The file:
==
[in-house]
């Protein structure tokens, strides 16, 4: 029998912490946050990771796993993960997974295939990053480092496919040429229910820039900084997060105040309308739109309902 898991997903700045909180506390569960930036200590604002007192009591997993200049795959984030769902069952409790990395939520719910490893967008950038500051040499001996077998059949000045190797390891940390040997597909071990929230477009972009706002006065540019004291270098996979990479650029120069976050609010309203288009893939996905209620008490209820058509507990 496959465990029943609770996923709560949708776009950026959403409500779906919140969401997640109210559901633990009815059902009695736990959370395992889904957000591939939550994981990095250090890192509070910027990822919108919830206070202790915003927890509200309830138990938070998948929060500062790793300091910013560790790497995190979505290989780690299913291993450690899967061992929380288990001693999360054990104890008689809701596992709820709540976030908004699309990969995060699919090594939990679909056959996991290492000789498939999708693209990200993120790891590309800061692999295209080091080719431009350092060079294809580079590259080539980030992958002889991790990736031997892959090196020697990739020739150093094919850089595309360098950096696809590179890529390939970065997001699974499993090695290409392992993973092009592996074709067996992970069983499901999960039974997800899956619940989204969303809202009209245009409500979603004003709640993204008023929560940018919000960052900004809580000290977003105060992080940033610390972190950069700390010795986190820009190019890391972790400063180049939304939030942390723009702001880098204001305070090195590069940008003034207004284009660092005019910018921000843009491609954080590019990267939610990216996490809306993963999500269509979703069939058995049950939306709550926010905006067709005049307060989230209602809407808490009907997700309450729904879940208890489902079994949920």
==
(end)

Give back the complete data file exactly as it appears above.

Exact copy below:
[in-house]
């Protein structure tokens, strides 16, 4: 029998912490946050990771796993993960997974295939990053480092496919040429229910820039900084997060105040309308739109309902 898991997903700045909180506390569960930036200590604002007192009591997993200049795959984030769902069952409790990395939520719910490893967008950038500051040499001996077998059949000045190797390891940390040997597909071990929230477009972009706002006065540019004291270098996979990479650029120069976050609010309203288009893939996905209620008490209820058509507990 496959465990029943609770996923709560949708776009950026959403409500779906919140969401997640109210559901633990009815059902009695736990959370395992889904957000591939939550994981990095250090890192509070910027990822919108919830206070202790915003927890509200309830138990938070998948929060500062790793300091910013560790790497995190979505290989780690299913291993450690899967061992929380288990001693999360054990104890008689809701596992709820709540976030908004699309990969995060699919090594939990679909056959996991290492000789498939999708693209990200993120790891590309800061692999295209080091080719431009350092060079294809580079590259080539980030992958002889991790990736031997892959090196020697990739020739150093094919850089595309360098950096696809590179890529390939970065997001699974499993090695290409392992993973092009592996074709067996992970069983499901999960039974997800899956619940989204969303809202009209245009409500979603004003709640993204008023929560940018919000960052900004809580000290977003105060992080940033610390972190950069700390010795986190820009190019890391972790400063180049939304939030942390723009702001880098204001305070090195590069940008003034207004284009660092005019910018921000843009491609954080590019990267939610990216996490809306993963999500269509979703069939058995049950939306709550926010905006067709005049307060989230209602809407808490009907997700309450729904879940208890489902079994949920």